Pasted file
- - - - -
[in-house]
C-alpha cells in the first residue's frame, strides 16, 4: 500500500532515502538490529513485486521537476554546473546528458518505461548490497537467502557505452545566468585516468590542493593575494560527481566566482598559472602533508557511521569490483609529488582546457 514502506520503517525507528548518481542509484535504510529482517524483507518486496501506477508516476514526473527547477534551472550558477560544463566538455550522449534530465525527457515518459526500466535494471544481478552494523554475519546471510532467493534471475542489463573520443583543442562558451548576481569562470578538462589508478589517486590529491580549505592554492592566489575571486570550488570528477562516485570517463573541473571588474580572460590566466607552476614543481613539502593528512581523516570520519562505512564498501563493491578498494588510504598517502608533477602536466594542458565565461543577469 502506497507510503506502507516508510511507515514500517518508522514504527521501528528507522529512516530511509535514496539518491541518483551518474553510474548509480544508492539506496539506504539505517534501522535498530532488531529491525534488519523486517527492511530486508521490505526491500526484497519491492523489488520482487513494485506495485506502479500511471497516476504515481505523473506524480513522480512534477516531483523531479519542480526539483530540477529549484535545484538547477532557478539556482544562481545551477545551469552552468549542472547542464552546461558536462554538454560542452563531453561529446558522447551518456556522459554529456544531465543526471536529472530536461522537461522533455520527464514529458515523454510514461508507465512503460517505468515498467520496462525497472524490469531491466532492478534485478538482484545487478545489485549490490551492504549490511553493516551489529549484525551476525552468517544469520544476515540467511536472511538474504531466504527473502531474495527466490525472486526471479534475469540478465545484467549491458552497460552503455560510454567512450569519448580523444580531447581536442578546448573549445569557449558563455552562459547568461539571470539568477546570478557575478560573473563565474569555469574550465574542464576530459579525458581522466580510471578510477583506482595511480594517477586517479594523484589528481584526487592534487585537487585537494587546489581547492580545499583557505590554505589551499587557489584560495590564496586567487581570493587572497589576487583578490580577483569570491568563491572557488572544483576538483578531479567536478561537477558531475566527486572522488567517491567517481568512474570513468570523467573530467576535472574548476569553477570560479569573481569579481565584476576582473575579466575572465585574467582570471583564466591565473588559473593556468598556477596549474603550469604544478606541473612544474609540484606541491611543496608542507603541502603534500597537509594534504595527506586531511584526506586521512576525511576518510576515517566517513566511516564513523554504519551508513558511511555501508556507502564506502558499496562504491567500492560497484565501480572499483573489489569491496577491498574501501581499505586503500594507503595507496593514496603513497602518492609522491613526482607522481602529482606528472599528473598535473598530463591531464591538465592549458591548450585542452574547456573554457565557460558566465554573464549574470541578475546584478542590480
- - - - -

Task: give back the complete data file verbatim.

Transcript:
[in-house]
C-alpha cells in the first residue's frame, strides 16, 4: 500500500532515502538490529513485486521537476554546473546528458518505461548490497537467502557505452545566468585516468590542493593575494560527481566566482598559472602533508557511521569490483609529488582546457 514502506520503517525507528548518481542509484535504510529482517524483507518486496501506477508516476514526473527547477534551472550558477560544463566538455550522449534530465525527457515518459526500466535494471544481478552494523554475519546471510532467493534471475542489463573520443583543442562558451548576481569562470578538462589508478589517486590529491580549505592554492592566489575571486570550488570528477562516485570517463573541473571588474580572460590566466607552476614543481613539502593528512581523516570520519562505512564498501563493491578498494588510504598517502608533477602536466594542458565565461543577469 502506497507510503506502507516508510511507515514500517518508522514504527521501528528507522529512516530511509535514496539518491541518483551518474553510474548509480544508492539506496539506504539505517534501522535498530532488531529491525534488519523486517527492511530486508521490505526491500526484497519491492523489488520482487513494485506495485506502479500511471497516476504515481505523473506524480513522480512534477516531483523531479519542480526539483530540477529549484535545484538547477532557478539556482544562481545551477545551469552552468549542472547542464552546461558536462554538454560542452563531453561529446558522447551518456556522459554529456544531465543526471536529472530536461522537461522533455520527464514529458515523454510514461508507465512503460517505468515498467520496462525497472524490469531491466532492478534485478538482484545487478545489485549490490551492504549490511553493516551489529549484525551476525552468517544469520544476515540467511536472511538474504531466504527473502531474495527466490525472486526471479534475469540478465545484467549491458552497460552503455560510454567512450569519448580523444580531447581536442578546448573549445569557449558563455552562459547568461539571470539568477546570478557575478560573473563565474569555469574550465574542464576530459579525458581522466580510471578510477583506482595511480594517477586517479594523484589528481584526487592534487585537487585537494587546489581547492580545499583557505590554505589551499587557489584560495590564496586567487581570493587572497589576487583578490580577483569570491568563491572557488572544483576538483578531479567536478561537477558531475566527486572522488567517491567517481568512474570513468570523467573530467576535472574548476569553477570560479569573481569579481565584476576582473575579466575572465585574467582570471583564466591565473588559473593556468598556477596549474603550469604544478606541473612544474609540484606541491611543496608542507603541502603534500597537509594534504595527506586531511584526506586521512576525511576518510576515517566517513566511516564513523554504519551508513558511511555501508556507502564506502558499496562504491567500492560497484565501480572499483573489489569491496577491498574501501581499505586503500594507503595507496593514496603513497602518492609522491613526482607522481602529482606528472599528473598535473598530463591531464591538465592549458591548450585542452574547456573554457565557460558566465554573464549574470541578475546584478542590480